ISLAMABAD - A Pakistan police commander has ordered tens of thousands of pot-bellied officers to diet or quit frontline duties, officials said Monday in what one newspaper dubbed the "battle of the bulge."
Habibur Rehman, police chief in Pakistan's most populous province Punjab, has ordered 175,000 personnel not to allow their waistlines to exceed 38 inches (96 cm), spokeswoman Nabila Ghazanfar told AFP.
"I'm on a diet and if I can do it, why can't you?" she quoted Rehman as telling officials last month in the province.
At least 50 percent of Punjab police are overweight, Ghazanfar said.
Local daily The News said the number overweight officers in the city of Rawalpindi, the headquarters of the army that has been hit by numerous Taliban attacks, stood at more than 77 percent, adding that "policemen appear to be losing the battle of the bulge".
Police said officers had been given until June 30 to shape up and those deemed too fat from July 1 would not be given jobs in the field.
"Police officials are joining gyms, jogging and doing other exercise, including a lot of running to become thin and slim," Ghazanfar said.
Overweight officers are ineffective and "cannot chase bandits, robbers and other criminals properly", she added, blaming the problem on under-staffing.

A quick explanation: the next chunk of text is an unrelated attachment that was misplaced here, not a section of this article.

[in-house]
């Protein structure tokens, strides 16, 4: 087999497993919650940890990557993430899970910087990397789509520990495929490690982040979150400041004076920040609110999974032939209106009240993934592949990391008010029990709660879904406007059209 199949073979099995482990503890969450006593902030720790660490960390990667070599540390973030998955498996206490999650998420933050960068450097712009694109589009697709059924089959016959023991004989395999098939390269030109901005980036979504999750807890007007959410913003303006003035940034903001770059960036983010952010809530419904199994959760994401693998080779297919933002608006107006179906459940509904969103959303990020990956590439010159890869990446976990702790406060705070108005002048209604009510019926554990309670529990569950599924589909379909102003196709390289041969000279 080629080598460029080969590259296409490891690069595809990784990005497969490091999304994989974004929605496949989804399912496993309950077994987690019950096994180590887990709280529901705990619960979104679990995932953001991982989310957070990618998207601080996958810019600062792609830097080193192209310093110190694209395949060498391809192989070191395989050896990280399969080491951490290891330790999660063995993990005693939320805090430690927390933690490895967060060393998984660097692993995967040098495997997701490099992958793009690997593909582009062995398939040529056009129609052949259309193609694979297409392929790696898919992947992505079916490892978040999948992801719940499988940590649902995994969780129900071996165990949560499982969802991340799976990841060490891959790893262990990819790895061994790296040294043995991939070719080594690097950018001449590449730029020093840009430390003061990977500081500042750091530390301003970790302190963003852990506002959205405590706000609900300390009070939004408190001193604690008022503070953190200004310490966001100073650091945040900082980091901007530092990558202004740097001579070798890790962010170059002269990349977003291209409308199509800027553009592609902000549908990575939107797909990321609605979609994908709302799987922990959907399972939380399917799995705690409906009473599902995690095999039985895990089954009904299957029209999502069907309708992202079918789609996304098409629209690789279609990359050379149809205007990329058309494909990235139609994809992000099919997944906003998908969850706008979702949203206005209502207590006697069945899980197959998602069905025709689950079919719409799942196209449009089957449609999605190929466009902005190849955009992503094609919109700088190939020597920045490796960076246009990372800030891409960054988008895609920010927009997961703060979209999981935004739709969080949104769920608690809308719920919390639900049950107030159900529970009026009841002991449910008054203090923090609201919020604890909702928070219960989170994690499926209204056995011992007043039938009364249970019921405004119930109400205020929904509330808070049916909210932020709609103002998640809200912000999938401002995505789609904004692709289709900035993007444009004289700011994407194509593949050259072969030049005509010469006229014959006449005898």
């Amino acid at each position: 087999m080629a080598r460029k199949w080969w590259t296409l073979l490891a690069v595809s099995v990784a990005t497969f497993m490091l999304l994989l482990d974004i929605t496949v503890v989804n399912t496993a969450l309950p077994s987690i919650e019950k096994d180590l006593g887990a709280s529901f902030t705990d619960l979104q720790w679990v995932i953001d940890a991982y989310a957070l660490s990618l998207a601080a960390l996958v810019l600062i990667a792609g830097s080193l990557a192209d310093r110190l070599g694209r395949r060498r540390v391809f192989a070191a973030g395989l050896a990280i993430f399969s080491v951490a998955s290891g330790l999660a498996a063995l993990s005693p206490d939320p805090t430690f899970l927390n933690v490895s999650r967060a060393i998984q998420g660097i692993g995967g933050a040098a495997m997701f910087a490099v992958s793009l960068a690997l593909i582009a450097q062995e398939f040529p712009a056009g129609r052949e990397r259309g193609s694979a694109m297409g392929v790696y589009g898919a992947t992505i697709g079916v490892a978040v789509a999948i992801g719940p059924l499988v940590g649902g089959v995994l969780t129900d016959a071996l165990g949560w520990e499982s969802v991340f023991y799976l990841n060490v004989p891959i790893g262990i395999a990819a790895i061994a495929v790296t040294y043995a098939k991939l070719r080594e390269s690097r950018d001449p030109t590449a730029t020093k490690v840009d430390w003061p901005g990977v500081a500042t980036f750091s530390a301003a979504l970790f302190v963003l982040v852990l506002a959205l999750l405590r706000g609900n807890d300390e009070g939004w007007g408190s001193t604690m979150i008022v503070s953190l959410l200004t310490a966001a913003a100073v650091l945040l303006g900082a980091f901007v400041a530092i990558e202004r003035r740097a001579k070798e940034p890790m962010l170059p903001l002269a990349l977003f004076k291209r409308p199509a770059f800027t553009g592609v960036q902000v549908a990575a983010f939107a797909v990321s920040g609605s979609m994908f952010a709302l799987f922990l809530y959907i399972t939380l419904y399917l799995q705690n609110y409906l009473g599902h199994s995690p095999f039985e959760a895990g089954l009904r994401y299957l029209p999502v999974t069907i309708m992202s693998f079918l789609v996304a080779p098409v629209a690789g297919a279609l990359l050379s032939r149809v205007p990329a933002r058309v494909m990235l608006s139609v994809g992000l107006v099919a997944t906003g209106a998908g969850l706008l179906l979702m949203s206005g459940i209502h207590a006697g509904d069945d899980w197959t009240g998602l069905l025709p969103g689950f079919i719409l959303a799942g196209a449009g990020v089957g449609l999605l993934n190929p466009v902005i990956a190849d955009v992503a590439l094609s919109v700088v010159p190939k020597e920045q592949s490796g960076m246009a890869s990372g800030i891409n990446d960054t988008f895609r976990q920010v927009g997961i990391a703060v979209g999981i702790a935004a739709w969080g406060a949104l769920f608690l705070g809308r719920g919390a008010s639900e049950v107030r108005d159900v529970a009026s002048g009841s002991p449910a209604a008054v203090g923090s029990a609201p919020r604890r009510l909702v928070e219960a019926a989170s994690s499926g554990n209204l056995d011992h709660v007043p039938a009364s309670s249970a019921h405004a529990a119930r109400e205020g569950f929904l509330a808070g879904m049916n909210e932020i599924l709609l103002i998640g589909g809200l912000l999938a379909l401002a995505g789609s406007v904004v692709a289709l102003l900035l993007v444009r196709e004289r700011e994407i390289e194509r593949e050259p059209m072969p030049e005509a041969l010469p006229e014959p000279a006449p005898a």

"We have a shortage of personnel, what can you expect when one official is doing the job of six people? They don't get time for physical fitness," she told AFP.
Another official who did not wish to be named said 100 stations were initially singled out for the exercise order, but Rehman later decided to send warning letters to the entire Punjab police force.
He said the chief believed people only had pot bellies "if they commit a sin or if they are sick."
"It is my guess that the department will assess progress and if necessary the deadline may be extended," a senior official said, requesting anonymity.
The Pakistani diet is rich in meat, oil and ghee.
The country is ranked 165 of 194 on the Forbes list of fattest countries, with 22.2 percent of the population considered overweight despite immense poverty faced by millions in the country.
Local reports have put the figure at 25 percent.